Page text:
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Tom Kim Is A Certified Superstar, And The Internationals Have Life At The Presidents Cup

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For all the talk of the lopsidedness of this Presidents Cup, of the American's significant talent and scoreboard advantage, the matches themselves have actually been quite close. Eight of the first 10 matches reached at least the 17th hole. It's on those final two finishers that the Americans took this competition by the throat over the first two days. 

"These moments where matches flip," Jordan Spieth said Friday, "it just seems like we've been on the right side of those for the margin to be where it's at."

The internet rushed to bury the International side, and you could hardly blame them—the Americans did enter this week as massive favorites, and an 8-2 lead after two days brought serious questions as to the long-term viability of the Presidents Cup. But, and it's a sizable but, just one-third of the points had been spoken for when Trevor Immelman's side woke up on Saturday morning. They were down; they were not out not out. If only they could wrestle some of that huge-moment mojo. 

Enter two most unlikely heroes: 20-year-old Tom Kim and world No. 66 Cam Davis. And, after winning the day 5-3, the Internationals have life: they'll face just a four-point deficit heading into the 12 Sunday singles matches, the same deficit the Europeans overcame to win the 2012 Ryder Cup and the Americans overcame to win the 1999 Ryder Cup. For the first time all week, Ms. Momentum is flirting with the Internationals. 

It all happened rather quickly and in quick succession. The Internationals had stopped the bleeding by splitting the morning fourball session 2-2, and two afternoon fourball matches had already finished—one to the Americans, one to the visitors—as Quail Hollow bathed in Golden Hour. Kim's partner, Si Woo Kim, had holed a nervy five-footer for par on 17 to ensure Team Kim's match against the American wagon of Patrick Cantlay and Xander Schauffele would go to 18 all square. Tom Kim played first off the tee and guided a bleeding cut into the middle of the fairway. A safe shot, but well back of both Americans, who roasted draws around the corner. As such, Kim played first and, from 235 yards, hit the shot of his young career: a driving-iron laser to 10 feet, perfectly pin high.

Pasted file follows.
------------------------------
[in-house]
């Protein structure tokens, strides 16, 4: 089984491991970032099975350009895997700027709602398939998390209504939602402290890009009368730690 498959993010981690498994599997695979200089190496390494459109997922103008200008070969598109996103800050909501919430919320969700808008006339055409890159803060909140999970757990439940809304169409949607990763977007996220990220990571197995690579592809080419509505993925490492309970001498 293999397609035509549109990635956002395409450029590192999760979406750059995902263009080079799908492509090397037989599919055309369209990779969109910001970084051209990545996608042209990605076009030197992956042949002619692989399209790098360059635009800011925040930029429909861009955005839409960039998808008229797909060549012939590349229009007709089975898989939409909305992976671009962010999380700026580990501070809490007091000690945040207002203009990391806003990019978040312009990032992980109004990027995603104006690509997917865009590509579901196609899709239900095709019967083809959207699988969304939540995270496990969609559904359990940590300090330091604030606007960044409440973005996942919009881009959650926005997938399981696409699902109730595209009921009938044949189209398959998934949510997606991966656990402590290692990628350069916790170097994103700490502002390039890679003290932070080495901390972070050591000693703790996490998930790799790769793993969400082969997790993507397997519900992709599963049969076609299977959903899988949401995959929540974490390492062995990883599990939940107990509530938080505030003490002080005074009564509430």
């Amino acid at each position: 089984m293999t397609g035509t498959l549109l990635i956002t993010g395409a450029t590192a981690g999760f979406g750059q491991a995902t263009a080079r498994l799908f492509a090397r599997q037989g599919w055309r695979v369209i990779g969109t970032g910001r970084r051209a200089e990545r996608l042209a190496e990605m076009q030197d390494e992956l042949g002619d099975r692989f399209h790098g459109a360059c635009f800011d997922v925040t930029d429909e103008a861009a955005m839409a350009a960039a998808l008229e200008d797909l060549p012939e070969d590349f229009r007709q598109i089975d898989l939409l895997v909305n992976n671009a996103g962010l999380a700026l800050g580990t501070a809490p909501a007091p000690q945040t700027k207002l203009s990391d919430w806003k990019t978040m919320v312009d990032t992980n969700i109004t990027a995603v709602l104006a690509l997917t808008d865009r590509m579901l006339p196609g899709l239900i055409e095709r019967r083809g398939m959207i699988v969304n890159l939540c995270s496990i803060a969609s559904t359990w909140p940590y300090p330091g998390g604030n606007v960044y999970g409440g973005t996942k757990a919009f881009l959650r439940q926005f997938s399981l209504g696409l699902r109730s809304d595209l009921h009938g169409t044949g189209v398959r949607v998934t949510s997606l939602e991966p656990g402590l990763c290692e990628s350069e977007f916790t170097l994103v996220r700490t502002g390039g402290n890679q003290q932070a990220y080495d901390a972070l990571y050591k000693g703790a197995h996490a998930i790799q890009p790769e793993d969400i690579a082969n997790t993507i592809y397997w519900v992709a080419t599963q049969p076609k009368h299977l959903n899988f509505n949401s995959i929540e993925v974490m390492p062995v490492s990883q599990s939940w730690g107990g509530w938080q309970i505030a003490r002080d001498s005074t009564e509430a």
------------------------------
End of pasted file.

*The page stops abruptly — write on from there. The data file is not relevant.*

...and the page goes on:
Neither American could muster a birdie, which left Kim with every kid's dream: make a putt to win the match. 

"I was already thinking in the back of my mind," Kim said, "if this goes in, what am I going to do? How am I going to celebrate?"

That type of youthful candor has turned millions onto Kim this week. On Friday, he hyped up the crowd and club-twirled for a shot that went directly into a fairway bunker. Later that afternoon, he unleashed a yell after holing a putt…while 5 down. Saturday morning, he poured in an eagle putt, tossed his putter and didn't bother to pick it up before heading to the next tee. This was Tom Kim's week even before Saturday's moment. After it, this is Tom Kim's world.